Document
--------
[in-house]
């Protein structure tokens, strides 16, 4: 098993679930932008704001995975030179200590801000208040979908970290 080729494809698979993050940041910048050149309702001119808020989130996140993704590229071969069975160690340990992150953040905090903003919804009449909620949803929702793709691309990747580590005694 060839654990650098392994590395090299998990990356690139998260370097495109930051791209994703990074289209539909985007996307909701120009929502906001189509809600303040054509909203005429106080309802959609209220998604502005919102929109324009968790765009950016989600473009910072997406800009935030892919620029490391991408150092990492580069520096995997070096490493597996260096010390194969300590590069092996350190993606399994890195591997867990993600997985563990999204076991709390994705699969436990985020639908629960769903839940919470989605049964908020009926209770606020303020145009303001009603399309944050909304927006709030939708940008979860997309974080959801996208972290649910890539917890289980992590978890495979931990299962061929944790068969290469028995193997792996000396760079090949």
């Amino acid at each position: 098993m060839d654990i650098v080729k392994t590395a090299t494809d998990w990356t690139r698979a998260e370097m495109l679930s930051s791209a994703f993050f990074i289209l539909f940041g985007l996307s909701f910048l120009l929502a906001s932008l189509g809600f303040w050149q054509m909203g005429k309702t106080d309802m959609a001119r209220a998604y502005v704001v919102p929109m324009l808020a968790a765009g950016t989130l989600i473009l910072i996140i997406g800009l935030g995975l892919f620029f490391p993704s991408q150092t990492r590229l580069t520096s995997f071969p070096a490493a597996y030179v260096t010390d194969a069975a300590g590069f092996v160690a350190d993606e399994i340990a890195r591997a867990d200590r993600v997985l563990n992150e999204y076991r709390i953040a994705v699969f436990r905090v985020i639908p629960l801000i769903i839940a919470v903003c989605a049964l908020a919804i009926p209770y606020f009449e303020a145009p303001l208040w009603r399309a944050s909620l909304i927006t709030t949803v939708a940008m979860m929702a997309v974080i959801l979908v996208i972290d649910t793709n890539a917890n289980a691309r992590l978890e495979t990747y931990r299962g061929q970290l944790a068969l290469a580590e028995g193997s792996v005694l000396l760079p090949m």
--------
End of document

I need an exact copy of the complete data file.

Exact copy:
[in-house]
């Protein structure tokens, strides 16, 4: 098993679930932008704001995975030179200590801000208040979908970290 080729494809698979993050940041910048050149309702001119808020989130996140993704590229071969069975160690340990992150953040905090903003919804009449909620949803929702793709691309990747580590005694 060839654990650098392994590395090299998990990356690139998260370097495109930051791209994703990074289209539909985007996307909701120009929502906001189509809600303040054509909203005429106080309802959609209220998604502005919102929109324009968790765009950016989600473009910072997406800009935030892919620029490391991408150092990492580069520096995997070096490493597996260096010390194969300590590069092996350190993606399994890195591997867990993600997985563990999204076991709390994705699969436990985020639908629960769903839940919470989605049964908020009926209770606020303020145009303001009603399309944050909304927006709030939708940008979860997309974080959801996208972290649910890539917890289980992590978890495979931990299962061929944790068969290469028995193997792996000396760079090949």
């Amino acid at each position: 098993m060839d654990i650098v080729k392994t590395a090299t494809d998990w990356t690139r698979a998260e370097m495109l679930s930051s791209a994703f993050f990074i289209l539909f940041g985007l996307s909701f910048l120009l929502a906001s932008l189509g809600f303040w050149q054509m909203g005429k309702t106080d309802m959609a001119r209220a998604y502005v704001v919102p929109m324009l808020a968790a765009g950016t989130l989600i473009l910072i996140i997406g800009l935030g995975l892919f620029f490391p993704s991408q150092t990492r590229l580069t520096s995997f071969p070096a490493a597996y030179v260096t010390d194969a069975a300590g590069f092996v160690a350190d993606e399994i340990a890195r591997a867990d200590r993600v997985l563990n992150e999204y076991r709390i953040a994705v699969f436990r905090v985020i639908p629960l801000i769903i839940a919470v903003c989605a049964l908020a919804i009926p209770y606020f009449e303020a145009p303001l208040w009603r399309a944050s909620l909304i927006t709030t949803v939708a940008m979860m929702a997309v974080i959801l979908v996208i972290d649910t793709n890539a917890n289980a691309r992590l978890e495979t990747y931990r299962g061929q970290l944790a068969l290469a580590e028995g193997s792996v005694l000396l760079p090949m």